Sounds like a fun project! My experience using HDDs was with a proof of concept 2 node cluster in which I used 2x 320gb sata drives per node that were from circa 1985. In other words they were SLOW. I still managed to get about 35MB/s write from a VM so I"m not sure why yours is even lower (and I was only using 1Gbps links). Are you using dual or triple mirroring or parity on the volume? I know parity slows things down but I'm not sure by how much. You may also want to check things like RDMA to make sure the network isn't the bottleneck. Are you getting low speeds even with just the SSDs? The minimum is 2x SSDs per node so if you are doing it with 1 drive per node that could cause issues. I can send you my build notes if you want to go through them, they aren't terribly detailed but you might find something you missed that makes all the difference. To be honest what you've described should work pretty well so make sure to post any fix you find as I"m curious to know what the heck is going on.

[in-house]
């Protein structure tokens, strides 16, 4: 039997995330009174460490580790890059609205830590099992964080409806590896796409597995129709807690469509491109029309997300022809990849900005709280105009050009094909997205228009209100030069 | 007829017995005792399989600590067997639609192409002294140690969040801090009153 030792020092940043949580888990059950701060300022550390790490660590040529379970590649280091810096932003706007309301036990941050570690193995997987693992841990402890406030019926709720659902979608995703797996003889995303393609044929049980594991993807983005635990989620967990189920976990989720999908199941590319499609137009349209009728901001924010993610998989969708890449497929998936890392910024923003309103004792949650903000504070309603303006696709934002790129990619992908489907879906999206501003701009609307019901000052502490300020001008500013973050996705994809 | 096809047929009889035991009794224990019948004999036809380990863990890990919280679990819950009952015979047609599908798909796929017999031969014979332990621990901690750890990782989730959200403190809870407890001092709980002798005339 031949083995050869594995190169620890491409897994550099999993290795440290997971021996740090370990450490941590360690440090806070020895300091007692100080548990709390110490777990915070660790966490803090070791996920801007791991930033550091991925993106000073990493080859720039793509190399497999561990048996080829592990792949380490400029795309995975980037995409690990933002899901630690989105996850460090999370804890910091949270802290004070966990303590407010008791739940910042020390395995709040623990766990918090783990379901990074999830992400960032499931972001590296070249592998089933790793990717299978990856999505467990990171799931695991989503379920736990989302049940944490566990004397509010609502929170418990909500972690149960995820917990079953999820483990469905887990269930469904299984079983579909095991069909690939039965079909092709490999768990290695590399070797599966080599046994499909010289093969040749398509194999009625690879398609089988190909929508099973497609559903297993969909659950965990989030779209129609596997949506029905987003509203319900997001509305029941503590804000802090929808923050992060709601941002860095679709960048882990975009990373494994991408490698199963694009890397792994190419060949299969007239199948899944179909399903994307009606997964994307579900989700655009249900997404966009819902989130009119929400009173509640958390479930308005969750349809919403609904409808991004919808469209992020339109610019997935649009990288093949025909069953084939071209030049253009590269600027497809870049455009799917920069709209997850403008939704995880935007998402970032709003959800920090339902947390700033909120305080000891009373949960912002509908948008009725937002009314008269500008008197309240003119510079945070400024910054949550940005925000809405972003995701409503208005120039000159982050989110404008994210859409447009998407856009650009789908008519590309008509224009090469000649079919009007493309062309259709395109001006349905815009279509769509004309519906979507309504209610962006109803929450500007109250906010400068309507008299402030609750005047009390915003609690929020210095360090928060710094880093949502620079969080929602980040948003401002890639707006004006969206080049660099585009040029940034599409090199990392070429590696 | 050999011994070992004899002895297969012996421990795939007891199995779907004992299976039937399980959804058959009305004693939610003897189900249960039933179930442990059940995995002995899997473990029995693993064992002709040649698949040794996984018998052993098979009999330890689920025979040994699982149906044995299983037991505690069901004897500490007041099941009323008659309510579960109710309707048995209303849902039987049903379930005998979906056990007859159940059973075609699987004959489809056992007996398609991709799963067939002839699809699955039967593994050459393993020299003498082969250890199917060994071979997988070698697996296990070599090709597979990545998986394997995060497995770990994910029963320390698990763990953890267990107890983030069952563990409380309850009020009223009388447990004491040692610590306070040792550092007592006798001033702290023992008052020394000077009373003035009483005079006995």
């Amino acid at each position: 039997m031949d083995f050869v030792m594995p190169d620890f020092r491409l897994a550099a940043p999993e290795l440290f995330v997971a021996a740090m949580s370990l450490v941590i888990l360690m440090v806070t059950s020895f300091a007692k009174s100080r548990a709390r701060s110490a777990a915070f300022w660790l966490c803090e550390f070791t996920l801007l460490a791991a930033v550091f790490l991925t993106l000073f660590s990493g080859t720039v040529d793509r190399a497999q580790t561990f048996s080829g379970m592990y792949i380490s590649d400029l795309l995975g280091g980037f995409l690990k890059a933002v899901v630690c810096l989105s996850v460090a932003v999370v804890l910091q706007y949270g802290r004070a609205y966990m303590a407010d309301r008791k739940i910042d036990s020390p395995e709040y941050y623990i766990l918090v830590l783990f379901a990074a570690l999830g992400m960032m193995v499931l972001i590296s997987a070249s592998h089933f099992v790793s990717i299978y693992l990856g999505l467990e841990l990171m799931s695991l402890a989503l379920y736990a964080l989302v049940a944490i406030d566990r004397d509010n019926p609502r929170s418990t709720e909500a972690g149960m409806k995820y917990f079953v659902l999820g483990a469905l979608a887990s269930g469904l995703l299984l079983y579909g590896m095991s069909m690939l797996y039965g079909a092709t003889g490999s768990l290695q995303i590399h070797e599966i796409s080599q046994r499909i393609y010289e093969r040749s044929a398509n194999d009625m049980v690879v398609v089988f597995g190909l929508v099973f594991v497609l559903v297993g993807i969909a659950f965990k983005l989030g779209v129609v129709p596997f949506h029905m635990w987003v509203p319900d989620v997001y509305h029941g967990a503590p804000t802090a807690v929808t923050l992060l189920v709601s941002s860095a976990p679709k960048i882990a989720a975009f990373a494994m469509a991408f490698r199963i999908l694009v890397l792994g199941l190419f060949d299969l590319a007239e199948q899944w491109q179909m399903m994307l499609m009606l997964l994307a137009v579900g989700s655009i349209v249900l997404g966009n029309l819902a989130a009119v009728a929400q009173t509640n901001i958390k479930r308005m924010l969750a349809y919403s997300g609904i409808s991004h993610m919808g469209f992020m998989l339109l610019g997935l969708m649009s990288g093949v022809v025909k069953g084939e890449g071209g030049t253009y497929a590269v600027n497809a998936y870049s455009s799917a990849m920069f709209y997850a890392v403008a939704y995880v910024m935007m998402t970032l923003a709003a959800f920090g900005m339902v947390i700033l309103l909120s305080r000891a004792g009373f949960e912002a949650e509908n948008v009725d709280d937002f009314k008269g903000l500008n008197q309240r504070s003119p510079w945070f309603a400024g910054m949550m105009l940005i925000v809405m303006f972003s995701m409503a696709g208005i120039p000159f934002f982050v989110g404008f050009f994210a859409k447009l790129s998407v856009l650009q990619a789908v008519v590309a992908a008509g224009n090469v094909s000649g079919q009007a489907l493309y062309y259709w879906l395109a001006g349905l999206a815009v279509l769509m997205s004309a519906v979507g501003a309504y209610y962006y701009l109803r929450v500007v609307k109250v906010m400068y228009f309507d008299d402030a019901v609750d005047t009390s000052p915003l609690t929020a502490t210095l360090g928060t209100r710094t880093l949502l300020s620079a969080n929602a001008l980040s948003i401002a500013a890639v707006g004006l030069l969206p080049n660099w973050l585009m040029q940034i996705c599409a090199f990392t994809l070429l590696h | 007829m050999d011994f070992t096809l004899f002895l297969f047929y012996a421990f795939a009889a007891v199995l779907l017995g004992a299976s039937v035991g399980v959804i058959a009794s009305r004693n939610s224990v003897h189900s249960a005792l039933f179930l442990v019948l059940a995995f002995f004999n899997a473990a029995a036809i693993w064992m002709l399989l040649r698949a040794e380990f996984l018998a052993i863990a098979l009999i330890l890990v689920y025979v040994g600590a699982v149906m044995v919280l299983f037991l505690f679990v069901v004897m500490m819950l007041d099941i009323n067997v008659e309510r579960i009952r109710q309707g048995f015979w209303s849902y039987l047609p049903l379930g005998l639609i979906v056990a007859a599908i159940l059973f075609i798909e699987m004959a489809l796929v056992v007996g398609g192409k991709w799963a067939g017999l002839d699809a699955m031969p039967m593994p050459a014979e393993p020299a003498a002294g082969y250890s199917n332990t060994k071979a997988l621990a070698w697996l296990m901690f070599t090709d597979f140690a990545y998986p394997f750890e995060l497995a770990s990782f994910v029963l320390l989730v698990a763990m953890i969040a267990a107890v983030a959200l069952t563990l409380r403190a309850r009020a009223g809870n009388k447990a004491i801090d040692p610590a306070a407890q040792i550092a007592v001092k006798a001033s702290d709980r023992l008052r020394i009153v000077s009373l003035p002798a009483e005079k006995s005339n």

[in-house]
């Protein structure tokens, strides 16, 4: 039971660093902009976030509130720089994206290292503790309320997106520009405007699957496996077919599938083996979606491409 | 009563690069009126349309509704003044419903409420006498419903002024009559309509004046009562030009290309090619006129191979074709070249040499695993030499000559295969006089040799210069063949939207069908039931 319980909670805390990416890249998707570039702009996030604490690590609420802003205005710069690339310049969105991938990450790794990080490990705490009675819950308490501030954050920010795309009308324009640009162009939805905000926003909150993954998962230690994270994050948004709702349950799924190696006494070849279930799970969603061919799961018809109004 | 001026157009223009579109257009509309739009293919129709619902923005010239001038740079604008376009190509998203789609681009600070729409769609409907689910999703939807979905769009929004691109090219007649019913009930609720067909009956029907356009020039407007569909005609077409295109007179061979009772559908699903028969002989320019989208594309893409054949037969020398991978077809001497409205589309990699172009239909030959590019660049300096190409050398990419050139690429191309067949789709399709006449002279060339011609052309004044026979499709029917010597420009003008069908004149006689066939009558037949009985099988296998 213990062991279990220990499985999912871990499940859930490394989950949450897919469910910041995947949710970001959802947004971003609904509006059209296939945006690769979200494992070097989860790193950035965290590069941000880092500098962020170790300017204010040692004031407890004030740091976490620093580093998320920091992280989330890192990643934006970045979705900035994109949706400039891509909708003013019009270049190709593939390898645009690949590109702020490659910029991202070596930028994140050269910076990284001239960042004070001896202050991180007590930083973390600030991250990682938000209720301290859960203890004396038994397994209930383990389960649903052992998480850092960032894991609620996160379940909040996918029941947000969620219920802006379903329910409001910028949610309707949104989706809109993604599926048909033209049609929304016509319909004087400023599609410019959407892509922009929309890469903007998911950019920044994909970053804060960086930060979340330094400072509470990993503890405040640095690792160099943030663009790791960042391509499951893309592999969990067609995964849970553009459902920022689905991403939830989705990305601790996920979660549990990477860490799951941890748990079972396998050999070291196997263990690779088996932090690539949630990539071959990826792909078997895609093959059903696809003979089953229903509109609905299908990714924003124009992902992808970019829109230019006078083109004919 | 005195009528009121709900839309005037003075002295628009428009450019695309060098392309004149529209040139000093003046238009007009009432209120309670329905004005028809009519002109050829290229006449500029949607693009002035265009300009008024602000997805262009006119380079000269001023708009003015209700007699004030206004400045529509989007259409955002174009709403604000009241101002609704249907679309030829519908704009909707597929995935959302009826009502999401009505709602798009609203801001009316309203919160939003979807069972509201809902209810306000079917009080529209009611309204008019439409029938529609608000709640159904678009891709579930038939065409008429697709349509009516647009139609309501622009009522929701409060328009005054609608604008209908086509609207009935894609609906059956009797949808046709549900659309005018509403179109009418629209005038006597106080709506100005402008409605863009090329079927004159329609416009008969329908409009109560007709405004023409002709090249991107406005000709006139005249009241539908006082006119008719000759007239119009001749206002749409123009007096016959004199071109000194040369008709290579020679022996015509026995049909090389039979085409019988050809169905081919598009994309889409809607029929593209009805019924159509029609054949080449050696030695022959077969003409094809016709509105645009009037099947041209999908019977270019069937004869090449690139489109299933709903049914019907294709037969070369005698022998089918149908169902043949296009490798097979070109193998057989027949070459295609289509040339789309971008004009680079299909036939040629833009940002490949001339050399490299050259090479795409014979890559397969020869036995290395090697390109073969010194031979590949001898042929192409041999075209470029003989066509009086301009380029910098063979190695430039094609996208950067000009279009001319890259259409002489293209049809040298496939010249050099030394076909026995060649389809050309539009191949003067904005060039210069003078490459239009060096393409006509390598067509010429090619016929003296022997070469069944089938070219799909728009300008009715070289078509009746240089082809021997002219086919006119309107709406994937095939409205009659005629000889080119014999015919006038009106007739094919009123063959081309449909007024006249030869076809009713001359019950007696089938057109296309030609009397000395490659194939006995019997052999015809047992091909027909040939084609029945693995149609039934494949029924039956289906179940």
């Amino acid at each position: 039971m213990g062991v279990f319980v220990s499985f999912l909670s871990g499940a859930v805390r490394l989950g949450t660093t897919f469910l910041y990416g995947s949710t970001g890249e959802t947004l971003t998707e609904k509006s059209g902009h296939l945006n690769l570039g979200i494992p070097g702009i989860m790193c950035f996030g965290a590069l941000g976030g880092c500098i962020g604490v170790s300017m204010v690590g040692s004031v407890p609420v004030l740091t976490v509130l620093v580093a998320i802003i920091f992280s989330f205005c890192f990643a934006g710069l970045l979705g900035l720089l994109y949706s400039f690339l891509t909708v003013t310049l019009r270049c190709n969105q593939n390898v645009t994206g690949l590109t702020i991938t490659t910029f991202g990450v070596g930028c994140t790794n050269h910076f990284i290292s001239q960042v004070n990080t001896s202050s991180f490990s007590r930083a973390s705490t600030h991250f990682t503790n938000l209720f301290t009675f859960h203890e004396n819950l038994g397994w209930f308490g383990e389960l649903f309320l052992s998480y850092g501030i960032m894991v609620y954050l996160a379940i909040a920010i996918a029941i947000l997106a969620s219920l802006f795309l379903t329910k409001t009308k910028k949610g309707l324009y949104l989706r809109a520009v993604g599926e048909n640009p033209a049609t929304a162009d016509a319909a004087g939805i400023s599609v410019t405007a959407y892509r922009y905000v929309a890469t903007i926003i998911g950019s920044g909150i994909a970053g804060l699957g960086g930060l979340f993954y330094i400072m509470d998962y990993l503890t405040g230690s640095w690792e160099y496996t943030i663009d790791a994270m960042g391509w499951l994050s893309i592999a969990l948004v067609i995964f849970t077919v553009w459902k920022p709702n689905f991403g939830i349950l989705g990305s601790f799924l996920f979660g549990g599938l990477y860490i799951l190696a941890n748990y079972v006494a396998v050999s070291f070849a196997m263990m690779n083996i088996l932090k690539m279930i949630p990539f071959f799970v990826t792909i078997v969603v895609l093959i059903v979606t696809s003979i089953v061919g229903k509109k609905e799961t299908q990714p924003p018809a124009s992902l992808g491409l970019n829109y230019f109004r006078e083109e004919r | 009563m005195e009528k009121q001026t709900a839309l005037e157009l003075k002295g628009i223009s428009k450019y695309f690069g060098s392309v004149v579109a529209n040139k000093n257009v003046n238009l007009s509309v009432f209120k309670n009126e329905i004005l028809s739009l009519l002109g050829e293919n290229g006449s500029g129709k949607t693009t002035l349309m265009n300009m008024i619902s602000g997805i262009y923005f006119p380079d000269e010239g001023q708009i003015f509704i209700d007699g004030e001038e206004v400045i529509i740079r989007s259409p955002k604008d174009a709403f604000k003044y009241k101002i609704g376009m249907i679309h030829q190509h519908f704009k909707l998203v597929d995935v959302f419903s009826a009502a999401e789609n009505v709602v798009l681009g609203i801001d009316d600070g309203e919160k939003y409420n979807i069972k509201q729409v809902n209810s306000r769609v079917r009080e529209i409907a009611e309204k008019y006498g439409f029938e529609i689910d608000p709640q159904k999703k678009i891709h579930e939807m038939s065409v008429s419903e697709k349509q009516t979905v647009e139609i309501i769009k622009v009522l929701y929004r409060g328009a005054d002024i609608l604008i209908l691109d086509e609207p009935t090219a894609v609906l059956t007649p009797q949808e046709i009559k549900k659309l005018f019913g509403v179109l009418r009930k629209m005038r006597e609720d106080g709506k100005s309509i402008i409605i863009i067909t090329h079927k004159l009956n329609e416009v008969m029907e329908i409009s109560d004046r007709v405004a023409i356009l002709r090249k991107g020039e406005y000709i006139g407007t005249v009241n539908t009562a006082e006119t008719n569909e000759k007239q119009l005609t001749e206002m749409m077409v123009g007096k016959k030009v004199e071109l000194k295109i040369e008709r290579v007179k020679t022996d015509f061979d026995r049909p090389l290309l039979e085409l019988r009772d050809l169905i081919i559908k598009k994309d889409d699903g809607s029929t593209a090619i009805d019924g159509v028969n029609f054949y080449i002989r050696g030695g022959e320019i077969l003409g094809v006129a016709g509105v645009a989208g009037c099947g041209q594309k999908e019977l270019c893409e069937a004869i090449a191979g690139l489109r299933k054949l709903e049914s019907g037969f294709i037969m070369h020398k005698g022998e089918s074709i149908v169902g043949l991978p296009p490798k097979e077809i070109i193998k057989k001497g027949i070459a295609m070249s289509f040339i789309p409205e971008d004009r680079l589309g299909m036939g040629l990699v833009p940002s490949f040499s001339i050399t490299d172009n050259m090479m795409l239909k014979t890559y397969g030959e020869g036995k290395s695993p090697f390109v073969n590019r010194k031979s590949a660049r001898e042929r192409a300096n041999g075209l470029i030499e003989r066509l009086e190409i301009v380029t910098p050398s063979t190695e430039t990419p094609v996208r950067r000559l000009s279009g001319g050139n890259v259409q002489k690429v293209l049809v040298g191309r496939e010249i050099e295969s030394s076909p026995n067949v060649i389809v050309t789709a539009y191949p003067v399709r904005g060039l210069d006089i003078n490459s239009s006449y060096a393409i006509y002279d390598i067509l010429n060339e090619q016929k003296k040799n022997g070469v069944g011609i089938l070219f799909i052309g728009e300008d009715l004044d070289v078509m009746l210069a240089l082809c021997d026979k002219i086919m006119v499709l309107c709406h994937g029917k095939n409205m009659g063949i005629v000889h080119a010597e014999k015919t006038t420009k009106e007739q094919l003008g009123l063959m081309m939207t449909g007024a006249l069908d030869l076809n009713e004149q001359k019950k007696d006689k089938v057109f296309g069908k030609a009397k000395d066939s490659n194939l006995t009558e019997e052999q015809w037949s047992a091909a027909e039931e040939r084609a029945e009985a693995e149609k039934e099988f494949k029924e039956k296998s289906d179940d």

superfula

Member
Mar 8, 2016
88
14
8
Thanks for the feedback!

Man, even 35 MB/s would be better but that's still less than I was expecting in a mirrored setup. Parity sure.

I've tried dual and triple mirroring as well as parity on the volumes. Oddly each is seemingly capped at 11 MB/s.

Slow speeds even if the SSDs are the only drives that S2D pulls in, so they are the data drive. The cards and switch aren't RDMA capable, but I can't imagine it's a network issue since speeds are fine when copying FROM the CSV to a C:, a different node or even a USB drive attached to a different node.

I did think that one SSD cache drive per node may not help but I ran across a post on reddit by one of the devs stating that 1 NVME drive or 1 SSD drive as the cache is fine, you just don't get the protection in case one dies.